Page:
• Tommy Murphy

          Hi Dave

          Gas not required for locally based CHP works perfectly with bio-fuels such as wood-chip etc, The entire slough industrial estate is powered by CHP and excess power supplies 2000 homes locally. Its beautiful!
          Click on the link:

            • Dave Howey

              Tommy, yes of course you’re right– but this kind of wood powered CHP will not meet anything more than a few % max of the country’s demand max. There is simply not enough land area in the UK to grow enough wood to supply the majority of people with this kind of energy. Nice for those who can do it (who are near a wood supply); for the rest of us the long term solution must be heat pumps!

        • Tommy Murphy (Ordinary Guy)

          Hi MW
          I like your use of the phrase “don’t let perfect be the enemy of the good” It sums up what should be a broad based approach towards a zero carbon world
          I am just an ordinary guy with no real specialist knowledge, but my gut feeling is that we do need a mix of lots of different things big and small, and that way we’ll get a lot more individuals, companies, city councils etc, coming on board, doing their bit and the combined effect will all add up. If we sit around theorising over one single bullet, the ordinary guy will just loose interest and leave it up to the ‘experts’ and no momentum will be created. This renewable consciousness movement needs as much momentum as it can get.

            • Dave Howey

              Just to clarify: I agree that we need a lot of solutions and I agree that the ‘perfect’ can be the enemy of the good, and I also agree that there is no single bullet. BUT I suggest that not all solutions are actually ‘good’. Some are ‘pointless’.

              Simply saying we need to do a mix of things that will just magically add up and solve the problem does not make sense. And to quote my favourite book on this subject “if we all do a little, we will get… a little”. We actually need a lot, not a little.

              By the way, you don’t need specialist knowledge to engage with the debate, (although I suggest that basic arithmetic is good–something most politicans seem to be lacking). Do read this book cover to cover if possible!

    • Simon

      The car looks great. Looking forward to the test drive.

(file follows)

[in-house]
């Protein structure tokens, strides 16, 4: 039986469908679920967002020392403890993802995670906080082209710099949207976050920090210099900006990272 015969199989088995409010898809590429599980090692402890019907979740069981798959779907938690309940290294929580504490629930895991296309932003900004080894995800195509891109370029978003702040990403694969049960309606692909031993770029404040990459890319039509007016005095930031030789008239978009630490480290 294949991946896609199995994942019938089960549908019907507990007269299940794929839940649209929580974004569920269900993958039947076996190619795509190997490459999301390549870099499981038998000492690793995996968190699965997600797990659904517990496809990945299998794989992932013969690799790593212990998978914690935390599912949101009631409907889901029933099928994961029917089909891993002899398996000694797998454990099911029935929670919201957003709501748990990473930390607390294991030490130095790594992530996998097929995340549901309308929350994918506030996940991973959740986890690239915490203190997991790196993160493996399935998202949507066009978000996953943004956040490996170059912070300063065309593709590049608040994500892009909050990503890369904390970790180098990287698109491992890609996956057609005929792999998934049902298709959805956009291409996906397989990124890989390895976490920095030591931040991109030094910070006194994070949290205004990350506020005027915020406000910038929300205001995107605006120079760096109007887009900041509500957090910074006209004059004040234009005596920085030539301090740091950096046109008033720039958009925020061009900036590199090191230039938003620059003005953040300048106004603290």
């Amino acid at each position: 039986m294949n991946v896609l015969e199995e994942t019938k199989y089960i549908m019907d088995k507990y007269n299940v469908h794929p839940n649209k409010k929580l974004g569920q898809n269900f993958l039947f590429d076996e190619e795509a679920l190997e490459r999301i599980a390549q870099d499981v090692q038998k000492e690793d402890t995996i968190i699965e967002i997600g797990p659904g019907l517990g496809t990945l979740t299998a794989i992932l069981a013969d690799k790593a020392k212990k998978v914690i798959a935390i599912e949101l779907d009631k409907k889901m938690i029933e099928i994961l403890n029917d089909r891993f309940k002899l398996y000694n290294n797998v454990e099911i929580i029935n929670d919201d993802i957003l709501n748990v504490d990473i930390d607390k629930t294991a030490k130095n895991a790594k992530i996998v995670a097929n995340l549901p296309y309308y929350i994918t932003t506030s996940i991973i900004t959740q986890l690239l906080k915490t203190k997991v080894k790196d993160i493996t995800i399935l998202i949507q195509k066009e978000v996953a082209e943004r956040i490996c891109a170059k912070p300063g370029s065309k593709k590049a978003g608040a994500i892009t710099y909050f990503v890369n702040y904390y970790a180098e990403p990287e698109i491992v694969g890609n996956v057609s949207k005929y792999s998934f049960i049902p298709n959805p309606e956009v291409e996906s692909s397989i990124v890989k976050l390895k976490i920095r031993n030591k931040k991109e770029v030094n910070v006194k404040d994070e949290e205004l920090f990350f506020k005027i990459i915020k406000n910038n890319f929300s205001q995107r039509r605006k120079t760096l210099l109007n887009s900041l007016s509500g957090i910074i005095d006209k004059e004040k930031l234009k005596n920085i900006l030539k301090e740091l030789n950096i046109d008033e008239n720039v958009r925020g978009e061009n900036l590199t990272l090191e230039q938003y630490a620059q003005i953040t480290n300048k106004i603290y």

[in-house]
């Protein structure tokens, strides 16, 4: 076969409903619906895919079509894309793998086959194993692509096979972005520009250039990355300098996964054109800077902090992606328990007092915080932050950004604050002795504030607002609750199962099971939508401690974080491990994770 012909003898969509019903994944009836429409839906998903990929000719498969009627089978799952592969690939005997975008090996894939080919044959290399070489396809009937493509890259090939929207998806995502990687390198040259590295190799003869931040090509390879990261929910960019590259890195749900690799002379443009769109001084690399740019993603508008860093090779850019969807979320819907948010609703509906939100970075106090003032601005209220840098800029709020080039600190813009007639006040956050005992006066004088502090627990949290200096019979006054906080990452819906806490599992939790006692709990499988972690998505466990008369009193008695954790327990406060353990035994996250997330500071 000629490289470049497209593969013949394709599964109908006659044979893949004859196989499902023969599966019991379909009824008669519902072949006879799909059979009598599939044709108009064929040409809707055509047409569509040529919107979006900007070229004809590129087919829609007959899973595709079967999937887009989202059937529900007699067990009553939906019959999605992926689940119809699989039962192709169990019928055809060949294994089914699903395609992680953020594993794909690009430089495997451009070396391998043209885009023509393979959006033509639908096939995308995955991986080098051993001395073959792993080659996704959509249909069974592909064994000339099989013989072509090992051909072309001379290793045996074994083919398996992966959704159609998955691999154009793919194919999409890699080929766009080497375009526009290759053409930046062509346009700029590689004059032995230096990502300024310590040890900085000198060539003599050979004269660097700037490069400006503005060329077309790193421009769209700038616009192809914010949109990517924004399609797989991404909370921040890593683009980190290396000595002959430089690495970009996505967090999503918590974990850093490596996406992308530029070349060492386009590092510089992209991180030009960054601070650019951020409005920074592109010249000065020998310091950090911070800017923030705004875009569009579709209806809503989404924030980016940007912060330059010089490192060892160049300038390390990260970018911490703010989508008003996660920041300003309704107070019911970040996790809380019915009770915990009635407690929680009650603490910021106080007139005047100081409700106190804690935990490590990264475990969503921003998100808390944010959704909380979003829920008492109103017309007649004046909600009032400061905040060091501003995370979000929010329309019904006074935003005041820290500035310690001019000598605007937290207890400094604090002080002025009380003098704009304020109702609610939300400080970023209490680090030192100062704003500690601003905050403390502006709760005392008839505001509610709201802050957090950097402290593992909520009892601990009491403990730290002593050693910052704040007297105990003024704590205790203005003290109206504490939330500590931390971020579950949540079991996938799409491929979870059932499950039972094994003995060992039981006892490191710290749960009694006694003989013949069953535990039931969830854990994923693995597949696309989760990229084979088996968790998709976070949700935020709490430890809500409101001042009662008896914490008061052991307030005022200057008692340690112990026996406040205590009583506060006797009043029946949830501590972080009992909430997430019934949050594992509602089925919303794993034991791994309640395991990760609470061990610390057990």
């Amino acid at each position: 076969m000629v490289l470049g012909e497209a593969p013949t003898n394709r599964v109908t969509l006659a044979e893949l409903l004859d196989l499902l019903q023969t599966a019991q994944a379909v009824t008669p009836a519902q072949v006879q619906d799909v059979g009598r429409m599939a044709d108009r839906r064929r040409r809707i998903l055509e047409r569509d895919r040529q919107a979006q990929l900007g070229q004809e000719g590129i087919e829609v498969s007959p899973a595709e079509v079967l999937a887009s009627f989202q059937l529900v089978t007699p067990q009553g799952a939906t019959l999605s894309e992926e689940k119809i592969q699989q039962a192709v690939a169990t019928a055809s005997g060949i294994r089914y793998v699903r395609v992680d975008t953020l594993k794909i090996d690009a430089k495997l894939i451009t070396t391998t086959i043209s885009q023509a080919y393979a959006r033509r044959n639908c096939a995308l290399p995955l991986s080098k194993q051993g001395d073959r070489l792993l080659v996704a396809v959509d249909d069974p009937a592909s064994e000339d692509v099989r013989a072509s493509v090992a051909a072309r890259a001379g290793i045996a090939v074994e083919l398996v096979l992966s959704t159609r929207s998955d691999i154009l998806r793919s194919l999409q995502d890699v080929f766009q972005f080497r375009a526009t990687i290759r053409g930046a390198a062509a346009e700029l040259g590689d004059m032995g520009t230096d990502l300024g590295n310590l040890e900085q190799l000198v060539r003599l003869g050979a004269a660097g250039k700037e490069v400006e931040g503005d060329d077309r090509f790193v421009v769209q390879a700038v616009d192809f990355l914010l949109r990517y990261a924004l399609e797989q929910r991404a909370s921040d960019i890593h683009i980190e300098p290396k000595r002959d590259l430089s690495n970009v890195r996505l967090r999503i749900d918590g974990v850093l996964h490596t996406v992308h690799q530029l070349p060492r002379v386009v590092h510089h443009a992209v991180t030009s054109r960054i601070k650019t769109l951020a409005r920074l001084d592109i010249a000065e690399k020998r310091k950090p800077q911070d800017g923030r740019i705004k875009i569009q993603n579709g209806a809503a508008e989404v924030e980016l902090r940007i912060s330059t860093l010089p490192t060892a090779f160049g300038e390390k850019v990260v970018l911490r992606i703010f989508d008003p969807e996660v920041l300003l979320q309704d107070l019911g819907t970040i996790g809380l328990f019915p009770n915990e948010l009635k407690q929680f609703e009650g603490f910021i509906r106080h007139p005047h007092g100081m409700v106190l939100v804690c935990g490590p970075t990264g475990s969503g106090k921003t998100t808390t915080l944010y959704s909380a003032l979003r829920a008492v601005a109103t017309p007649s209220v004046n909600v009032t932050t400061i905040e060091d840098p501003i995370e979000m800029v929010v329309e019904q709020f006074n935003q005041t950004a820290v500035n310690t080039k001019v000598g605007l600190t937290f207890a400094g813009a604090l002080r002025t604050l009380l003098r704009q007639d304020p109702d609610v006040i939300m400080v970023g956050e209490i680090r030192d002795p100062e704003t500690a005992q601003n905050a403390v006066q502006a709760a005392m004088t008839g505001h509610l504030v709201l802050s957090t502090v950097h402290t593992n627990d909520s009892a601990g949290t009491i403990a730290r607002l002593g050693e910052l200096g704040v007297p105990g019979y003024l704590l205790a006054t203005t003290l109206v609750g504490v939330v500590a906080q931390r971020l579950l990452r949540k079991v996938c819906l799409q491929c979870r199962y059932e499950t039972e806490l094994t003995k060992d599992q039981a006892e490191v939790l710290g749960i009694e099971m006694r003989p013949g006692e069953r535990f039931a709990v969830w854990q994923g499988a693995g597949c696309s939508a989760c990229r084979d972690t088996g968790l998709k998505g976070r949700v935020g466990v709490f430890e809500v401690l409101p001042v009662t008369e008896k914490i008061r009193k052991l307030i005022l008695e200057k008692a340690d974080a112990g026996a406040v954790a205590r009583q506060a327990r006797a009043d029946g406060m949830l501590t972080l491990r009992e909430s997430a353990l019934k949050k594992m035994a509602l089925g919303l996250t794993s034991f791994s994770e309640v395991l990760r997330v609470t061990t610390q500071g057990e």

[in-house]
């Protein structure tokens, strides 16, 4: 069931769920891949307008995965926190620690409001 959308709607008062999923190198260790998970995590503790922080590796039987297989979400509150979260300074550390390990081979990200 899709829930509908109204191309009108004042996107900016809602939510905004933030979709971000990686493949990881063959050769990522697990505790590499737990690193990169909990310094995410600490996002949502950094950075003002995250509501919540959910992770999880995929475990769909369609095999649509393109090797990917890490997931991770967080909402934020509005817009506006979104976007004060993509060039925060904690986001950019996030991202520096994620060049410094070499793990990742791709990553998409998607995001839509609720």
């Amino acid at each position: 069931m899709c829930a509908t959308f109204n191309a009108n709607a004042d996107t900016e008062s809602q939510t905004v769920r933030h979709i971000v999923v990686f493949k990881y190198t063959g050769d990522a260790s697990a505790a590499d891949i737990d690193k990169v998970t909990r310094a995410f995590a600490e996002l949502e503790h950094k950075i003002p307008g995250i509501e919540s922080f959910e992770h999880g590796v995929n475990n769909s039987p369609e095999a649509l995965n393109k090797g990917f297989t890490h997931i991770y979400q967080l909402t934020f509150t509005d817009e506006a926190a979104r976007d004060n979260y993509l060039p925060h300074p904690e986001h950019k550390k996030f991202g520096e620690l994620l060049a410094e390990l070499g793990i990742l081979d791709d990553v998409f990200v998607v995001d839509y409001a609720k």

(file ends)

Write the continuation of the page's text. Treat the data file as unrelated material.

• Radderz

      I just can’t wait till there is competition with electric sports cars, what with the Tesla finally coming to market. It seems to be going from one extreme to the other just to prove the point to everyone that thinks electric vehicles equals <100 mile range, <50mph top speed.

      It’s a shame this car isn’t going into production, I would love to be in the queue with my savings jar to support such wonderful and exciting technologies.

    • Eli Green

      A couple more name thoughts (in case Blade wasn’t still in the running). They’re just simple variations on the Zero and Carbonista names, but maybe you’ll like them. Zer0 or Carb0n (note the 0 instead of the o). That’s it really.

      Really hoping Blade is in the running though. I guess people didn’t really like Turbin.

    • MW

      Dave, I am a big fan of air source heat pumps, and think they would be a perfect way to balance wind power. Especially since the gas grid doesn’t normally extend to rural areas and heating costs on heating oil and electric heating tends to be two or three times the cost of gas central heating.

      Solar PV panels are unlikely to be effective in the UK, but solar thermal water heating can cover most of a houses demand in the summer, and wind typically has a much higher capacity factor in the winter when electric demand is higher.

      I see a mutli directional approach of developing industrial CHP in places with a high thermal load, installing heat pumps in areas without access to the gas mains. But the main emphasis should be on improving insulation and sealing air tightness of buildings to reduce heating demand and heat loss, as well as responsive demands for commercial electricity users

      Basically: electrify transport, electrify heating, generate as much low carbon electricity as possible. Where you are using fossil fuels, make sure you are using them as efficiently as possible. Grid energy storage technologies will improve, but for now demand response is far cheaper and easier to implement.

      Imagine if every other light in the supermarkets was dimmed for a couple of hours a day to shave the top off the peak. A HVDC connection to Iceland, as part of an eventual world wide electricity grid would be a good start too.

      Of course if we could actually make some of this technology in this country it would be really good.

    • Jeffrey Lam

      Looking forward to seeing the car in action. Keep going. Hope the money’s not running out!

    • James


    • Alex

      Great stuff – any news on when the car is going to be up and running/test driven etc?